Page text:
In tandem with increases in delay of gratification, the human capacity for abstract reasoning has increased enormously over the past century. This phenomenon is called the Flynn Effect, after the political scientist who discovered it.
I first learned about the Flynn Effect in graduate school. I remember thinking it was impossible. How could it be that as a species, we’re getting smarter?
And not just a little bit smarter.
The size of the Flynn Effect is staggering: more than 30 IQ points—the difference between getting an average score on a standard intelligence test versus qualifying as mentally gifted. Gains are comparable in all areas of the United States and, indeed, around the world.
James Flynn explains: In our grandparents’ generation, it was the unusual child who, when asked what a dog and rabbit have in common, would answer, “They’re both mammals.” This is, of course, true.
Instead, a kid in 1900 would more likely say, “Dogs chase rabbits.”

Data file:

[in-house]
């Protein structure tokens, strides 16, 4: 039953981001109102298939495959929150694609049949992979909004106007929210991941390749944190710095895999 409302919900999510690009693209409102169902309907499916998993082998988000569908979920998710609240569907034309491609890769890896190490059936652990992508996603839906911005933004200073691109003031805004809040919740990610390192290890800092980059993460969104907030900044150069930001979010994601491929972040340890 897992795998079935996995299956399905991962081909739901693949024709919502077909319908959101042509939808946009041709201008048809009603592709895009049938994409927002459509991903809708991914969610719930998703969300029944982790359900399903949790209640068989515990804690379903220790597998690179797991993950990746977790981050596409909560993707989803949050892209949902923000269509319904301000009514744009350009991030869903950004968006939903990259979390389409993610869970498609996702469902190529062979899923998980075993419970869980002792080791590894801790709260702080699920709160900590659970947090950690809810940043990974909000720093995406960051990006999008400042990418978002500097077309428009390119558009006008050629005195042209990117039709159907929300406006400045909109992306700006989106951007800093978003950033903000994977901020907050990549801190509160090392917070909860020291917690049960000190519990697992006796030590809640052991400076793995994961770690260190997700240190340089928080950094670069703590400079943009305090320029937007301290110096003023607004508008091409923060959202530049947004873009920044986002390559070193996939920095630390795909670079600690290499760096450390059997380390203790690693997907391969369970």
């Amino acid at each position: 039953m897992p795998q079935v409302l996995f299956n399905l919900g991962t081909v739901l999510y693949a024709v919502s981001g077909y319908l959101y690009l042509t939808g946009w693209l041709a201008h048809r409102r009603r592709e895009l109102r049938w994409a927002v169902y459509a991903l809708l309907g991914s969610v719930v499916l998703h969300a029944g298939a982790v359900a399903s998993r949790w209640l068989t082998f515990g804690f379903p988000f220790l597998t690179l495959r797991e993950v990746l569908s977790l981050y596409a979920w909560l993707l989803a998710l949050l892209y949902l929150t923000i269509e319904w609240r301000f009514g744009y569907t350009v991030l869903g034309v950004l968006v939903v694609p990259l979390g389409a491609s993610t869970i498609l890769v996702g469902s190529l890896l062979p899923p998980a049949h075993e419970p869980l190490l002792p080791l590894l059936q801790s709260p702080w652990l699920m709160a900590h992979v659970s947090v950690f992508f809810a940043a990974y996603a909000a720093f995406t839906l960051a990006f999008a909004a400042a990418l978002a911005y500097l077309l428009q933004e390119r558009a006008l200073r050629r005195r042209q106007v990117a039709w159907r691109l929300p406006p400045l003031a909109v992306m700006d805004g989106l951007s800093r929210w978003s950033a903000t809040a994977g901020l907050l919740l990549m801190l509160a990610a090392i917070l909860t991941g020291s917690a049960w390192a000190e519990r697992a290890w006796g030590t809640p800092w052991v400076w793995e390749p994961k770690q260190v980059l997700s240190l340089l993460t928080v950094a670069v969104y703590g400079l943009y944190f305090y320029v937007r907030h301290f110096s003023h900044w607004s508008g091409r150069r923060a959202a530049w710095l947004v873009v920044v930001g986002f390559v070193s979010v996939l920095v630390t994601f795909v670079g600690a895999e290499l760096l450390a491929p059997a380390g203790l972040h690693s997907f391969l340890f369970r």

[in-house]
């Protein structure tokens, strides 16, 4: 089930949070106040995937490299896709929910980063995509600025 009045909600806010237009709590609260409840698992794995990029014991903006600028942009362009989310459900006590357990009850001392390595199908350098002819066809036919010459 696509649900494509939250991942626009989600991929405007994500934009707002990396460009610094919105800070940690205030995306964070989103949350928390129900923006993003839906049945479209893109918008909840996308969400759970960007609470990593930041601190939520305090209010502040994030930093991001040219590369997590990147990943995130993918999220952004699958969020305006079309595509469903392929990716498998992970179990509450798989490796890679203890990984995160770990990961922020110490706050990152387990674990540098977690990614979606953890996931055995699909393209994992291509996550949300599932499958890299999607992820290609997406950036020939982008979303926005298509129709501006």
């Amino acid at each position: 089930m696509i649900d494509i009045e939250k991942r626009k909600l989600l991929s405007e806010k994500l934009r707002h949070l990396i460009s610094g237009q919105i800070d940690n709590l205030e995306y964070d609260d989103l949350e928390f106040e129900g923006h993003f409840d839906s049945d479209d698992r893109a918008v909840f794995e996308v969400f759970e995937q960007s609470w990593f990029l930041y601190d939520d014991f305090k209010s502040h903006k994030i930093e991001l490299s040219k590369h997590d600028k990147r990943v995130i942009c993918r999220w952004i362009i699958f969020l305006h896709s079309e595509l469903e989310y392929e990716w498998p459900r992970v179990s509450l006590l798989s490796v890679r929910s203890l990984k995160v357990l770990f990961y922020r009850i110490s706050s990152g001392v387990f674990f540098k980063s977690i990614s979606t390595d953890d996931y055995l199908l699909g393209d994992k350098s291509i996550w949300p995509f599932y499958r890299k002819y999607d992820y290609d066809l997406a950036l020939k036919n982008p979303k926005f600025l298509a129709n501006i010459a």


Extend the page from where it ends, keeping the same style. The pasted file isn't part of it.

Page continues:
This answer is also true, but it focuses on the concrete world and how we can make practical use of information.
As yet, there’s no scientific consensus on why children are getting better and better at abstraction. Since the human gene pool couldn’t possibly have changed much in so few generations, explanations have focused on environmental influences.
One possibility is that the quantity and quality of education, including preschool, has steadily improved over the last century. Relatedly, it could be that people get better at whatever they practice: Compared to kids of prior generations, kids today, and we grownups, too, seem to do far more abstract thinking.
Whatever its root cause, the Flynn Effect shows human nature for what it is: malleable rather than fixed, remarkably adaptive to circumstance, and exquisitely sensitive to culture and opportunity.
With grit and gratitude,